Robin Bell and Peng Liu

The purpose of this paper is to investigate the perceived challenges that Chinese vocational college educators face in developing and delivering constructivist active and…

Abstract

Purpose

The purpose of this paper is to investigate the perceived challenges that Chinese vocational college educators face in developing and delivering constructivist active and experiential entrepreneurship education.

Design/methodology/approach

Qualitative data were collected from 24 focus groups of educators who had been tasked with embedding constructivist entrepreneurship education into their teaching and curriculum, at four different vocational colleges situated in four different provinces in China. The data were coded and analysed for emerging themes using a process of bottom-up thematic analysis.

Findings

A range of concerns were identified from the focus groups and these could be divided into five main challenges, which were the role of the educator in the constructivist learning process and their ability to control the process; the educators perceived student reaction to the process and their engagement with it; the time and technology required to deliver the process; the link between the learning and industry; and the educators’ perception of the requirements to meet internal expectations.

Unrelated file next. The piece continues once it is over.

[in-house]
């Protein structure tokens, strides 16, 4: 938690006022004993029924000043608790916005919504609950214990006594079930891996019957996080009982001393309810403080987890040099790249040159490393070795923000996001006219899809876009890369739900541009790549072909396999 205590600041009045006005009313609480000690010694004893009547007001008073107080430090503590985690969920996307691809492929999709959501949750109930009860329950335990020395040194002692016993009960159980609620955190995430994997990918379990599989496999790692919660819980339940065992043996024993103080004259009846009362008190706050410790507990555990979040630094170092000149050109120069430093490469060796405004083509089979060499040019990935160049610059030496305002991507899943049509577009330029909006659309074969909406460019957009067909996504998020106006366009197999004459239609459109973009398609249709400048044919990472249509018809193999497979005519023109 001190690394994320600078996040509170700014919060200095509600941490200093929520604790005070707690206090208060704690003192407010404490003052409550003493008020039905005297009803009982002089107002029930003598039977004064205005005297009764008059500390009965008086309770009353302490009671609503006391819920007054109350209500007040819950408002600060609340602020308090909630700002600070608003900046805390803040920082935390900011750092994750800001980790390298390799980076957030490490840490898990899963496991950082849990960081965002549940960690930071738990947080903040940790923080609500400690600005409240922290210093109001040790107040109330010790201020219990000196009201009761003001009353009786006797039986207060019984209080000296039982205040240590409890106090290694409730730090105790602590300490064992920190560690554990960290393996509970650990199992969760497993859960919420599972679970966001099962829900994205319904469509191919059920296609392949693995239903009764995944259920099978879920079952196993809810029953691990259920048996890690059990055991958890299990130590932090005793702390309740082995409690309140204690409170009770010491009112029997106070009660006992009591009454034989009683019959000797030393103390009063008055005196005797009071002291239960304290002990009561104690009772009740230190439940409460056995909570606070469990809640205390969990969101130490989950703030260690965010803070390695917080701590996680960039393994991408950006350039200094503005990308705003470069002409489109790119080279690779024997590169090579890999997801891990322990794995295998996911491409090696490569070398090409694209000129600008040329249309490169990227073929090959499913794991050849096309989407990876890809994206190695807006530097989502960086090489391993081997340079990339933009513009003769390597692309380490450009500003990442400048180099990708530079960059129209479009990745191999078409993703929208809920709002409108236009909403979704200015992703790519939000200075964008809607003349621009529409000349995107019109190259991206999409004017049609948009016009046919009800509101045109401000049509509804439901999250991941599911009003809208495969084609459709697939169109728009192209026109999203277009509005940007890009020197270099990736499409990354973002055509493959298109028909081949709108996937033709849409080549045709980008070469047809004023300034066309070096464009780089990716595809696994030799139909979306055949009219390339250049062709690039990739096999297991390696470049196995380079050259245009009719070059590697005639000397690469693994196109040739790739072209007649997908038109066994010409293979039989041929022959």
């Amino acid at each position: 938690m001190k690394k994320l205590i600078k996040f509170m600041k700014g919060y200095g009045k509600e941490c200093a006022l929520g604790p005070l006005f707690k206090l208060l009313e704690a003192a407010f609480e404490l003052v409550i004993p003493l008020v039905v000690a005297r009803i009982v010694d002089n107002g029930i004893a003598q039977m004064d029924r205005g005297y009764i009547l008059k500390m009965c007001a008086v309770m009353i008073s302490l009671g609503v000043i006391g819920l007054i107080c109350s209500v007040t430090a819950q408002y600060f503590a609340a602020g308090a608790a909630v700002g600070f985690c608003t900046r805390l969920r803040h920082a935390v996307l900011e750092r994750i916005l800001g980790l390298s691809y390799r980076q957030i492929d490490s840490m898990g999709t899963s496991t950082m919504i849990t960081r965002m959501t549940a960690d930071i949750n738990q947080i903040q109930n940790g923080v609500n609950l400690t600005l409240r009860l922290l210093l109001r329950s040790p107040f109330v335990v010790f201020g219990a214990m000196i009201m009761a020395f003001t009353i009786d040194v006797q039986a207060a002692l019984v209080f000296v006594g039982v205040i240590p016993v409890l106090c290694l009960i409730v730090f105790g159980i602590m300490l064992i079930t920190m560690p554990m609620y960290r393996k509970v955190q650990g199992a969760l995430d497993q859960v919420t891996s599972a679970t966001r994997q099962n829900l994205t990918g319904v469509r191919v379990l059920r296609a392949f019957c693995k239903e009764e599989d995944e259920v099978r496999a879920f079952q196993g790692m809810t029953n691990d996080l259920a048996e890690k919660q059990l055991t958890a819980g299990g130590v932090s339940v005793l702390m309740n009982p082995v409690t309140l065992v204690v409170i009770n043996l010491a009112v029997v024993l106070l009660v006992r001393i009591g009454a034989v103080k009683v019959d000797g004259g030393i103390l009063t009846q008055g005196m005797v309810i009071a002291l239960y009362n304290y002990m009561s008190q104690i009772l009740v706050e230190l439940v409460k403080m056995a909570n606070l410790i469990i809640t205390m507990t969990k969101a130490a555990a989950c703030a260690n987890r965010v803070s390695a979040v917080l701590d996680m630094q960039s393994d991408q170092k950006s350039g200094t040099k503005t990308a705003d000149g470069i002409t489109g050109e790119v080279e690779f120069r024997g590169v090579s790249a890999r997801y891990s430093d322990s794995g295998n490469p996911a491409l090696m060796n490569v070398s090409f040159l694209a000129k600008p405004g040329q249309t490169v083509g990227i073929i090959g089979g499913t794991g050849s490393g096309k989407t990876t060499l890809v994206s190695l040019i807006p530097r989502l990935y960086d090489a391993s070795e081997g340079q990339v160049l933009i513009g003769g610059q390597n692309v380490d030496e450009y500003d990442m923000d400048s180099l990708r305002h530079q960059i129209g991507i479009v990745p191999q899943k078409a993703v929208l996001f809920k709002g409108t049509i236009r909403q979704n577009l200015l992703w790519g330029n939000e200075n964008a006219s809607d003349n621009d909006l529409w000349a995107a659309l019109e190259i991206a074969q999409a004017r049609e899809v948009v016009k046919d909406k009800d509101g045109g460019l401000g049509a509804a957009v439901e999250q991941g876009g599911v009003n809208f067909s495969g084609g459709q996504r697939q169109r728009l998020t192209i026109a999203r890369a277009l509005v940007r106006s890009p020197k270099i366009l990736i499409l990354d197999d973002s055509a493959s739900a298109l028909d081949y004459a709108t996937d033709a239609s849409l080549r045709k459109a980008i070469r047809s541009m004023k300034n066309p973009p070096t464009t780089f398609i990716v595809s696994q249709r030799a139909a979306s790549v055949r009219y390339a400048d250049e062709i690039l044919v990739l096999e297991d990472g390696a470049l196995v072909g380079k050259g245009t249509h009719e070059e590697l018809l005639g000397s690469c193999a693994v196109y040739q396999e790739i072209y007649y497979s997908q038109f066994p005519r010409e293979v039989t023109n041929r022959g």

Research limitations/implications

This research explores the educators’ perceptions of the challenges they face in developing and delivering active and experiential constructivist entrepreneurship education. Whilst these concerns may impact how the educators’ approach the task, these concerns are only perceived, as the educators’ have not yet implemented the introduction of constructivist entrepreneurship education when other challenges may become evident.

Originality/value

Encouragement by the Chinese Government to develop and deliver constructivist active and experiential entrepreneurship education has resulted in a number of tensions and challenges. Entrepreneurship education in China is still relatively young and under researched and this research contributes to the literature by exploring the challenges that educators face in developing and delivering constructivist entrepreneurship education in Chinese vocational colleges.

Details

Journal of Small Business and Enterprise Development, vol. 26 no. 2
Type: Research Article
ISSN: 1462-6004